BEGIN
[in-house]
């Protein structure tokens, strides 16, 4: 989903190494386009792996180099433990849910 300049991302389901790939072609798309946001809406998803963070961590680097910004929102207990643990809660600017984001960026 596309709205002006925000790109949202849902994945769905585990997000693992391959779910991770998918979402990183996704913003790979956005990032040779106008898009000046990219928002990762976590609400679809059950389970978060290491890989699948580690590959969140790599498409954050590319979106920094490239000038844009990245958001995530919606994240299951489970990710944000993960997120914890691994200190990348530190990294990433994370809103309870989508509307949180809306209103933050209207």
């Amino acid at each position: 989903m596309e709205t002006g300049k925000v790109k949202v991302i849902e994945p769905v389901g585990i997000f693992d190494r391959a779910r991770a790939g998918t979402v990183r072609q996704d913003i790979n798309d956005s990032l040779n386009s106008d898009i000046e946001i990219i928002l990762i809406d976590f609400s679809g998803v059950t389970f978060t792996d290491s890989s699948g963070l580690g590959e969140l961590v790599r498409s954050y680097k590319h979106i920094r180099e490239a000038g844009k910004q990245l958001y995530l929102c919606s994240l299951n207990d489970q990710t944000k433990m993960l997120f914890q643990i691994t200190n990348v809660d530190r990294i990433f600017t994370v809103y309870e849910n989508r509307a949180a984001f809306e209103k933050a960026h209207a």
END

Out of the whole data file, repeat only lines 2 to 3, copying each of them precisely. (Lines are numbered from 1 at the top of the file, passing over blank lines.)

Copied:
């Protein structure tokens, strides 16, 4: 989903190494386009792996180099433990849910 300049991302389901790939072609798309946001809406998803963070961590680097910004929102207990643990809660600017984001960026 596309709205002006925000790109949202849902994945769905585990997000693992391959779910991770998918979402990183996704913003790979956005990032040779106008898009000046990219928002990762976590609400679809059950389970978060290491890989699948580690590959969140790599498409954050590319979106920094490239000038844009990245958001995530919606994240299951489970990710944000993960997120914890691994200190990348530190990294990433994370809103309870989508509307949180809306209103933050209207």
């Amino acid at each position: 989903m596309e709205t002006g300049k925000v790109k949202v991302i849902e994945p769905v389901g585990i997000f693992d190494r391959a779910r991770a790939g998918t979402v990183r072609q996704d913003i790979n798309d956005s990032l040779n386009s106008d898009i000046e946001i990219i928002l990762i809406d976590f609400s679809g998803v059950t389970f978060t792996d290491s890989s699948g963070l580690g590959e969140l961590v790599r498409s954050y680097k590319h979106i920094r180099e490239a000038g844009k910004q990245l958001y995530l929102c919606s994240l299951n207990d489970q990710t944000k433990m993960l997120f914890q643990i691994t200190n990348v809660d530190r990294i990433f600017t994370v809103y309870e849910n989508r509307a949180a984001f809306e209103k933050a960026h209207a």